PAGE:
Sigh, back to the drawing board. Good thing there is another Invitational coming up.

Geniuses at Work

I knew Mike Flores was trying to figure out what his submission was going to be for this year's Invitational. He had talked in the past about a Dark Ritual reprint that could only be used to summon creatures but wanted to come up with something that was a creature itself.

While playing at a Neutral Ground draft, I had an opponent cast Farseek in a very aggressive manner. He held the card out between his index and middle finger and pointed it at me as he announced it. His presentation was more like the way someone would announce Duress or Cabal Therapy than a land fetch spell.

Once again – for only the fourth time in 10 years – my Seedborn Muse spoke to me. I immediately started toying with the idea of a card that would not only combine the abilities of Duress and Rampant Growth but would also appeal to Mike enough for him to submit it as his Invitational card.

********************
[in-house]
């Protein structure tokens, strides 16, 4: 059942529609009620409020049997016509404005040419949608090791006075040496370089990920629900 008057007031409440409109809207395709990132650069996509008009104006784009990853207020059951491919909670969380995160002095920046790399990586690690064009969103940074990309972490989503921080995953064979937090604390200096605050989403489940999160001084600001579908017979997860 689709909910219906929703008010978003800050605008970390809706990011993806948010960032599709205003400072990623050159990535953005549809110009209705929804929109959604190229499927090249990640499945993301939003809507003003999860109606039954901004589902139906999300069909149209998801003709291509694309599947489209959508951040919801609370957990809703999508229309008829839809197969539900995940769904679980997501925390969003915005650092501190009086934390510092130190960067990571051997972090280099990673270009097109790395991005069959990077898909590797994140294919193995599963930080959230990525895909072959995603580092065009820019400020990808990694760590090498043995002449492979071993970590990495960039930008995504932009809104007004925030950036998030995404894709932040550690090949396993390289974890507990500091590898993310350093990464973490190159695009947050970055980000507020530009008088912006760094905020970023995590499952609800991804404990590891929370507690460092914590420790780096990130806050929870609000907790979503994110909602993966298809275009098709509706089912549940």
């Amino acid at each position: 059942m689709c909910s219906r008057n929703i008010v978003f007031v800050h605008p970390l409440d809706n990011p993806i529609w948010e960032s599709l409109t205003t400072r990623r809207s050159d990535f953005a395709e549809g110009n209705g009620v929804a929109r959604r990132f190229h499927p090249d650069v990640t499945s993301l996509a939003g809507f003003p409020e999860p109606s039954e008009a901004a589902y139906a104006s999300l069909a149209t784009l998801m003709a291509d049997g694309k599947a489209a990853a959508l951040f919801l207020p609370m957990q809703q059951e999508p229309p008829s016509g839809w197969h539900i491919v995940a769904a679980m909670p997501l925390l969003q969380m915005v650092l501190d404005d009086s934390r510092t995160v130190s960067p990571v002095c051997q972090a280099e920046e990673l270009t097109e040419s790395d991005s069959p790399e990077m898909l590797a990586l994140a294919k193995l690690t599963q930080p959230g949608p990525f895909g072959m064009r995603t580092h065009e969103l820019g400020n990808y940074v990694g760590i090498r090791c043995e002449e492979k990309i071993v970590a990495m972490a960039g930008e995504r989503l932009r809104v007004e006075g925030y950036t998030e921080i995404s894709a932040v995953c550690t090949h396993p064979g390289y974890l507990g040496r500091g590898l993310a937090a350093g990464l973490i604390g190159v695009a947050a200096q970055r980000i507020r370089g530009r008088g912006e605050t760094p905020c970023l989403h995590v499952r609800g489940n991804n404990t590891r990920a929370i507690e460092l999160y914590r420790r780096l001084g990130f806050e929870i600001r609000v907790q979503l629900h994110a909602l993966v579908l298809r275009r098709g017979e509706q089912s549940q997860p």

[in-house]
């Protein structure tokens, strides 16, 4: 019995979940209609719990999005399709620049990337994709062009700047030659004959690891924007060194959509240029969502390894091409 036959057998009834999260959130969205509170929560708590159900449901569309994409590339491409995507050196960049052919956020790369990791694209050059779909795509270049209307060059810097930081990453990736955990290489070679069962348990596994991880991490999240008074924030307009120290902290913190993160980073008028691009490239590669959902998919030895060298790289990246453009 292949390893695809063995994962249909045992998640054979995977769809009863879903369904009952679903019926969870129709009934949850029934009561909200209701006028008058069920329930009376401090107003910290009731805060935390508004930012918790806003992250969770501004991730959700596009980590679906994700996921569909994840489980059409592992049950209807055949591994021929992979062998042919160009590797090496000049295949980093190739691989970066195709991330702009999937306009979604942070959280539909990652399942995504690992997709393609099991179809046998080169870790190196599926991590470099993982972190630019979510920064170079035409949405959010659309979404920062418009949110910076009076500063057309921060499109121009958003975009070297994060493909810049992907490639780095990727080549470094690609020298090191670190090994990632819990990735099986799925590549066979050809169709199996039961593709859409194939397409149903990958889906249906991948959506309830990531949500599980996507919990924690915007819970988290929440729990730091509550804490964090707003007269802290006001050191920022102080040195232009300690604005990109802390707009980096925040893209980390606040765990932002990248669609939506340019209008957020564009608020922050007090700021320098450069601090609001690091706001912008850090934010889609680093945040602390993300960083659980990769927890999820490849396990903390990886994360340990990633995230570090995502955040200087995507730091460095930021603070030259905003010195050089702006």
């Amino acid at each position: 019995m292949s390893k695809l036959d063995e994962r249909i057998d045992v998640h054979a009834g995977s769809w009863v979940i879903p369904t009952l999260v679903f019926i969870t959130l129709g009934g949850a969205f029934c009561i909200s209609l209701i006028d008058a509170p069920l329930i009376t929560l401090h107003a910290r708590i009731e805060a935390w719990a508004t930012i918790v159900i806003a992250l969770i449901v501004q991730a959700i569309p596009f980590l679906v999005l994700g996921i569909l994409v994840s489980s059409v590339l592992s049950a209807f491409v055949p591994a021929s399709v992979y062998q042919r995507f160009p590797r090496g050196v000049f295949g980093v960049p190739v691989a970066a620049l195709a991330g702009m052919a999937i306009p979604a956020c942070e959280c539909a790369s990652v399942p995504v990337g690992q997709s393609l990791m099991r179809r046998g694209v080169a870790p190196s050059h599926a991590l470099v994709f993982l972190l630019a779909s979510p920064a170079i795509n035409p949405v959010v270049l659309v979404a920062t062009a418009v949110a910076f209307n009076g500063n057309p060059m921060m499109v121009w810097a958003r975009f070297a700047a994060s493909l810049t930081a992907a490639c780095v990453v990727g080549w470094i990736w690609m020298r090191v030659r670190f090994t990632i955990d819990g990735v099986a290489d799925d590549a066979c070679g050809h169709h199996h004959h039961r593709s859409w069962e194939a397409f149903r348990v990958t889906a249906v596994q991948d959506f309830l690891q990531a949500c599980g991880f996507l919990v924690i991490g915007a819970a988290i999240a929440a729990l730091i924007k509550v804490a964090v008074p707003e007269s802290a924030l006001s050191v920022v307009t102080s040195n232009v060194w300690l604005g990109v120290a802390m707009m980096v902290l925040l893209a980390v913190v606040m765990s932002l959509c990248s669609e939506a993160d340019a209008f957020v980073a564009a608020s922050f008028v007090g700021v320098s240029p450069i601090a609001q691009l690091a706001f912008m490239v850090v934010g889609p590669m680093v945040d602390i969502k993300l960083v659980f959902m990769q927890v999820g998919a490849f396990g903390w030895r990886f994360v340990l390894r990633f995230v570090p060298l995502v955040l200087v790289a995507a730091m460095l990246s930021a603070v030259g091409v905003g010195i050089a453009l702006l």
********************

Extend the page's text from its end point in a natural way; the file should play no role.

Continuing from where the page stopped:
Greedy's Grasp
Creature - Spider
When Greedy's Grasp comes into play, target opponent reveals his or her hand. You may choose a land card and put it into play tapped under your control.
Greedy's Grasp may not – under any circumstances – block fliers.

I think this card has a decent chance to make it through development should Mike win the Invitational. I toyed with the idea at costing it at but if it permanently gave you control of the land that seemed way too good. I thought about making it a nightmare a la Mesmeric Fiend with imprint a la Chrome Mox but that seemed way too complicated. Besides, at three mana the card does not seem grossly unfair and with an elf or bird you could still reasonably cast it on turn two.

You may be wondering about the incongruity between the creature type and the second line of rules text. That is because Jon Becker is one of my favorite reluctant writers in the game. It seems that the only time he writes these days is to protest the mistreatment of his beloved spiders. I figure that if this saw print as is it would actually prompt him to produce a couple thousand words.

I don't know what will happen with my latest attempt to sneak in a card, but you can at least let me know which of these card you like the best in this week's poll.